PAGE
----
[1] Giovanni and Giulio were afterwards Leo X. and Clement VII.

[2] P. 293.

Passing to what he says about Leo X.,[1] it is worth while to note that he attributes his election chiefly to the impression produced upon the Cardinals by Alexander and Julius. 'During the reign of two fierce and powerful Pontiffs, Cardinals had been put to death, imprisoned, deprived of their property, exiled, and kept in continual alarm; and so great was the dread among them now of electing another such Pope, that they unanimously chose Giovanni de' Medici. Up to that time he had always shown himself liberal and easy, or, rather, prodigal in squandering the little that he owned; he had moreover managed so to dissemble as to acquire a reputation for most excellent habits of life.' Vettori adds that his power in Florence helped him, and that he owed much to the ability displayed by Bernardo da Bibbiena in winning votes. The joy of the Florentines at his election is attributed to mean motives: 'being all of them given over to commerce and gain, they thought they ought to get some profit from this Papacy.'[2]

The government which Lorenzo, afterwards Duke of Urbino, now established in Florence is very favorably described by Vettori.[3] 'Lorenzo, though still a young man, applied himself with great attention to the business of the city, providing that equal justice should be administered to all, that the public moneys should be levied and spent with frugality, and that disputes should be settled to the satisfaction of all parties. His rule was tolerated, because, while the revenues were large and the expenses small, the citizens were not troubled with taxes; and this is the chief way to please a people, seeing their affection for a prince is measured by the good they get from him. Taking this opinion of Lorenzo, it is possible for Vettori in another place to say of him that 'he governed Florence like a citizen;'[4] and on the occasion of his death in 1520, he passes what amounts to a panegyric on his character. 'His death was a misfortune for Florence, which it would be difficult to describe. Though young, he had the qualities of virtuous maturity. He bore a real affection toward the citizens, was parsimonious of the moneys of the Commune, prodigal of his own; while a foe to vice, he was not too severe on those who erred. Though he began his military life at twenty-three, he always bore the cuirass of a man at arms upon his shoulders day and night on active service. He slept very little, was sober in his diet, temperate in love. The Florentines did not love him, because it is not possible for men used to freedom to love a ruler; but he, for his part, had not sought the office which was thrust upon him by the will of others. Madonna Alfonsina, his mother, brought unpopularity upon him; for she was avaricious, and the Florentines, who noticed every detail, thought her grasping: and though he wanted to restrain her, he found himself unable to do so through the high esteem in which he held her. Maddalena, his wife, died six days before him, after giving birth to a daughter Catherine.' This is the, no doubt, highly favorable portrait of the man to whom Machiavelli dedicated his Principe. The somewhat negative good qualities of Lorenzo, his prudence and parsimony, his freedom from despotic ambition, and dislike of dangerous service, combined with his deference to the powerful members of his own family, are very unlike Machiavelli's ideal of the founder of a state. Cesare Borgia was almost the exact opposite. The impression produced by Vettori's panegyric is further confirmed by what he says about Lorenzo's disinclination to undertake the Duchy of Urbino.[5]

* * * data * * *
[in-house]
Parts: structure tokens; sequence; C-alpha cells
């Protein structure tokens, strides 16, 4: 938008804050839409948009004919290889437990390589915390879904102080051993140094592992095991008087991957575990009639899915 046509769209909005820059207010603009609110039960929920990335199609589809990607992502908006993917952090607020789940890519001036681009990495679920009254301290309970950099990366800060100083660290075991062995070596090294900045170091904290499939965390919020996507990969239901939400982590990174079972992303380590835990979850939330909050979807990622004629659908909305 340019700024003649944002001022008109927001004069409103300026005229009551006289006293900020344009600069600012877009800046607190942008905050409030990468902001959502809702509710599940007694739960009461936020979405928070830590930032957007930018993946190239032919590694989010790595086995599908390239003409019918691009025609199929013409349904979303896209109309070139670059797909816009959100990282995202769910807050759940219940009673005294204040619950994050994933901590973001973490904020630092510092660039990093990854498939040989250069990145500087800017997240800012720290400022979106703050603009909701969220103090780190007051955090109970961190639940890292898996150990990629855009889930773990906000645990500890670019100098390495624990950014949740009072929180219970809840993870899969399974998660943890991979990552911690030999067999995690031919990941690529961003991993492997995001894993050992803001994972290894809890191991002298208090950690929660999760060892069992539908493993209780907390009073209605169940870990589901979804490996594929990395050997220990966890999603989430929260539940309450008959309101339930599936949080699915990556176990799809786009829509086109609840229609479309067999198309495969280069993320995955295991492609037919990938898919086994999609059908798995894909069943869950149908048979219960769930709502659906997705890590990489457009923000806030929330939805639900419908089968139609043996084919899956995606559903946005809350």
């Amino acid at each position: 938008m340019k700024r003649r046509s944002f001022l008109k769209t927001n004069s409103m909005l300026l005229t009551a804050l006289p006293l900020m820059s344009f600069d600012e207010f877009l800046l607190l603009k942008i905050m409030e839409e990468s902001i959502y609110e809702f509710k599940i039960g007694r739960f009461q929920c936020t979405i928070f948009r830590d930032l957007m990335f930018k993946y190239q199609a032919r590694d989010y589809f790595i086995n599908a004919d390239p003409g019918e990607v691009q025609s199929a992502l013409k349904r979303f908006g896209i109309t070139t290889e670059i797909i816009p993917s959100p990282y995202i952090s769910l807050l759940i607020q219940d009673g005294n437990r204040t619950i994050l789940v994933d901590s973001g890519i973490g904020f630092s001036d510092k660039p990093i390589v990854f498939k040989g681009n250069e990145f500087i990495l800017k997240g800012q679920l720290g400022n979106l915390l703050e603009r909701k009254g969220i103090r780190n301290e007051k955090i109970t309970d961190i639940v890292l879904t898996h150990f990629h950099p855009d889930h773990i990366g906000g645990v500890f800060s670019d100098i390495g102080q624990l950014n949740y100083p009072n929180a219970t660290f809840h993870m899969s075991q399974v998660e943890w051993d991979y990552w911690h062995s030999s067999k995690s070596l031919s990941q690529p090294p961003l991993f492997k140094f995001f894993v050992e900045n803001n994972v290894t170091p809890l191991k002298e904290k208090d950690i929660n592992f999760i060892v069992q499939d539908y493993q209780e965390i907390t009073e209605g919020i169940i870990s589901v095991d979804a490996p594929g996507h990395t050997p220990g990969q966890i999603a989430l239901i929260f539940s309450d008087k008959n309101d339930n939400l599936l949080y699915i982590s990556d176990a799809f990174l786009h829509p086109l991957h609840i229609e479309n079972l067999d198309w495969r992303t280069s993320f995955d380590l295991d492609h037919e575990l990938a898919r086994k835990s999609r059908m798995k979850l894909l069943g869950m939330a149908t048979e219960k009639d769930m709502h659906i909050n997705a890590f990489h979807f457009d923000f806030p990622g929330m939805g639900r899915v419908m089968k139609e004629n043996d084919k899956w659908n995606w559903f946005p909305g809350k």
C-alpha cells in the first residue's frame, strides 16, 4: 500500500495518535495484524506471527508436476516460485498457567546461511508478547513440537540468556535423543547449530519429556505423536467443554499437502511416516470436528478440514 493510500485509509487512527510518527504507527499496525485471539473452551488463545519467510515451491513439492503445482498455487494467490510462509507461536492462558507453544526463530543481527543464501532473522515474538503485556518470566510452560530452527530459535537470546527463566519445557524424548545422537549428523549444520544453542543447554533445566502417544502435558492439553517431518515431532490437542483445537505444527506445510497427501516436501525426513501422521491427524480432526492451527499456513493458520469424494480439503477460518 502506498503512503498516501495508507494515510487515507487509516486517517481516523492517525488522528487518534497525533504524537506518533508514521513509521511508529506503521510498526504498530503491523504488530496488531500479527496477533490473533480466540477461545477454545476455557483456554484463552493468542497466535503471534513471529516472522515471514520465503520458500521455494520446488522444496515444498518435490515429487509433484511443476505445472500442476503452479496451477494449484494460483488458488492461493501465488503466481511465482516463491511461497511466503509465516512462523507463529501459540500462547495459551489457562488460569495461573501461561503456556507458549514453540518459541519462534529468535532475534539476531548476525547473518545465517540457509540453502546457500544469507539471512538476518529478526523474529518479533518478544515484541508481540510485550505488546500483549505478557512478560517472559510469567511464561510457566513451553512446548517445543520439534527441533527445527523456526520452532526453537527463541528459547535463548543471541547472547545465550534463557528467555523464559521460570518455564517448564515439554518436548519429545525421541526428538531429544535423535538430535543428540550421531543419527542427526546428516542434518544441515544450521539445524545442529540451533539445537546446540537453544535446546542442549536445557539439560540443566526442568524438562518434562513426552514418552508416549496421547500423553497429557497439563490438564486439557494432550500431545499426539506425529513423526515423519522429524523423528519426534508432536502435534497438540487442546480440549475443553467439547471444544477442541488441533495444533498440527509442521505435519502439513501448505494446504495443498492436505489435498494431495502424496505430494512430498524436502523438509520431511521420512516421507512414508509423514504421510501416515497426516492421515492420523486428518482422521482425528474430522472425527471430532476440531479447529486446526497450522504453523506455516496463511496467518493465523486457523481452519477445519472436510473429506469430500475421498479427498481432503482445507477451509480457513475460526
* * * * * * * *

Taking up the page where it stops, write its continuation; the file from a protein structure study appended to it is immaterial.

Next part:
[1] P. 297.

[2] P. 300.

[3] Ibid.

[4] P. 306.

[5] P. 321. See too p. 307.